Author Topic: Legal HF/VHF Radios in Thailand  (Read 34187 times)

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HS0ZIE

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Legal HF/VHF Radios in Thailand
« on: August 01, 2008, 08:40:18 AM »
HF RIG's
       Kenwood
  • TS-50
  • TS-50S
  • TS-120B
  • TS-120S
  • TS-440S
  • TS-450S
  • TS-520
  • TS-570D
  • TS-820S
  • TS-830S
  • TS-850S
  • TS-870S
  • TS-870SAT
  • TS-920S (see note)
  • TS-930S
  • TS-940S
  • TS-940SAT
  • TS-950SDX
       Icom
  • IC-701
  • IC-710 - JA Version
  • IC-718
  • IC-720
  • IC-720A
  • IC-725
  • IC-730
  • IC-735
  • IC-737
  • IC-738
  • IC-751A
  • IC-775DSP
  • IC-781
  • IC-7300   (without 50MHz) since May/2016
       Yaesu
  • FT-101
  • FT-200
  • FT-290RII (Version B)
  • FT-747GX
  • FT-757GXII
  • FT767 incl. only 144-146 MHz module
  • FT840
  • FT890
  • FT900
  • FT920 (see note)
  • FT-1000
  • FT-1000MP
  • FT-1000MP MK-V
       Collins
  • 32S-1
  • 32S-3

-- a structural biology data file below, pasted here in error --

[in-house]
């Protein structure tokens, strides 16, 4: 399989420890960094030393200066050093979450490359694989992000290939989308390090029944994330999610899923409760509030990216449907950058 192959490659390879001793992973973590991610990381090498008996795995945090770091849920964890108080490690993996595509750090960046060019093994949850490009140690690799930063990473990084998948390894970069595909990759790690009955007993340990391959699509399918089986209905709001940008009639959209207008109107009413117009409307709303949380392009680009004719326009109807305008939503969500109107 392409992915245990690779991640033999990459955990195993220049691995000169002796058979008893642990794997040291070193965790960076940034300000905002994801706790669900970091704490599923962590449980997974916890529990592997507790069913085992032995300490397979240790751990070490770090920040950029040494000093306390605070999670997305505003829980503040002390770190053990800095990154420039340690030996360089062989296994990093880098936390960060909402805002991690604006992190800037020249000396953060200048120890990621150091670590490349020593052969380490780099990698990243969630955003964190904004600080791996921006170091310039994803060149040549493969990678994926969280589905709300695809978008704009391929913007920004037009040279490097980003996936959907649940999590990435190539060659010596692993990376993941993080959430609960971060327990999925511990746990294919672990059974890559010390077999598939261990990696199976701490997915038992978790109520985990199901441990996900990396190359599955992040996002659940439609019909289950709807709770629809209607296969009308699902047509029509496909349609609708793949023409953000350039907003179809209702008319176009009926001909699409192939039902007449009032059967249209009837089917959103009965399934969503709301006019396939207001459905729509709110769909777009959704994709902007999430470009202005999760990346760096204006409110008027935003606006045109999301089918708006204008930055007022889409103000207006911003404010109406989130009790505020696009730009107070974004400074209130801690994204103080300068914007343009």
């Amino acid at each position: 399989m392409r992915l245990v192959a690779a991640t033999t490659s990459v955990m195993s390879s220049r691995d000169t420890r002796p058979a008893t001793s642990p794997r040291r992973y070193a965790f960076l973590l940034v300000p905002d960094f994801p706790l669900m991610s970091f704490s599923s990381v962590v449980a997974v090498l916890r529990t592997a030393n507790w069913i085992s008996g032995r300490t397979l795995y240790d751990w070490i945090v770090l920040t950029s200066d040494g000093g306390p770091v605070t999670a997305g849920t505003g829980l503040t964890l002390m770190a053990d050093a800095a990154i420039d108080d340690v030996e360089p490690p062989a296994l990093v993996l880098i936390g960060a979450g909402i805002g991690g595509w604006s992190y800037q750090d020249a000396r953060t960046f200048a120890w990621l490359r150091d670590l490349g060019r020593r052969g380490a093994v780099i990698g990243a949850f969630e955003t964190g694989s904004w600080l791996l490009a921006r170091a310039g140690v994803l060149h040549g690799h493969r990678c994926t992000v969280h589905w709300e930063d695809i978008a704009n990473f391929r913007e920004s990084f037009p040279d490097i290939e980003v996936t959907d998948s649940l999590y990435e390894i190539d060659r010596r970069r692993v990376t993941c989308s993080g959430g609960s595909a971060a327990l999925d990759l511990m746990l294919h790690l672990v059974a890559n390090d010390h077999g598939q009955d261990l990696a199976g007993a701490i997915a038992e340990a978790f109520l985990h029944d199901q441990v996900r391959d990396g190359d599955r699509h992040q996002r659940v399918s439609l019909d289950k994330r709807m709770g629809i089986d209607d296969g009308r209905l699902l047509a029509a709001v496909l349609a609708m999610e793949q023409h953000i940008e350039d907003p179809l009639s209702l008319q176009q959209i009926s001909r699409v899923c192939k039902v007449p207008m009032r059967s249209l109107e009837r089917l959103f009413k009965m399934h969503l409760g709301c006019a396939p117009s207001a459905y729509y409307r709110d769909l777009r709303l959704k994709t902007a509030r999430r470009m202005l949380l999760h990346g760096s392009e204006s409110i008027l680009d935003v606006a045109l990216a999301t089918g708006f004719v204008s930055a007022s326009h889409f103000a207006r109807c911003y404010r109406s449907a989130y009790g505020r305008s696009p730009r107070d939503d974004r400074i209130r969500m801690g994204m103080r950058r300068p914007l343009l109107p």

• 75S-1
  • 75S-3B
  • KWM-2A
  • KWM380
       Drake
  • R4-C
  • T4X-C
       Misc
  • Elekraft K2 (10W / 100W)
  • Heathkit HW-101
  • HR-20
  • HR-40
  • MFJ-9015
  • MFJ-9040
  • MFJ-9420
  • Trio R599
  • Trio T599

VHF RIG's

       Kenwood
  • ...
       Icom
  • IC-275
  • IC-2000
  • IC-2100
  • IC-2200-T
  • IC-2300-T - SOON
       Yaesu
  • VX-150
  • FM 9012
  • ...
       Alinco
  • DR - 135
  • ...
       Misc
  • Spender

7th update added ICOM 7300 HF rig's 03.06.2016 by HS0ZFZ
6th update added VHF rig's 23.12.2012 by HS0ZFZ
5th update added VHF rig's 03.12.2012 by HS0ZFZ
4th update and changes 07.09.2010 by HS0ZFZ
3rd Update 25.08.2010 by HS0ZFZ
2nd Update 04.03.2009 by HS0ZFZ
Update 14.Oct 2008 by HS0ZFZ


Note:                     
I can find no data to support there ever being a TS920, either internationally or JA domestically.       
There is an FT920 and I know of at least one in Thailand so most likely this is confusion       
from the original list.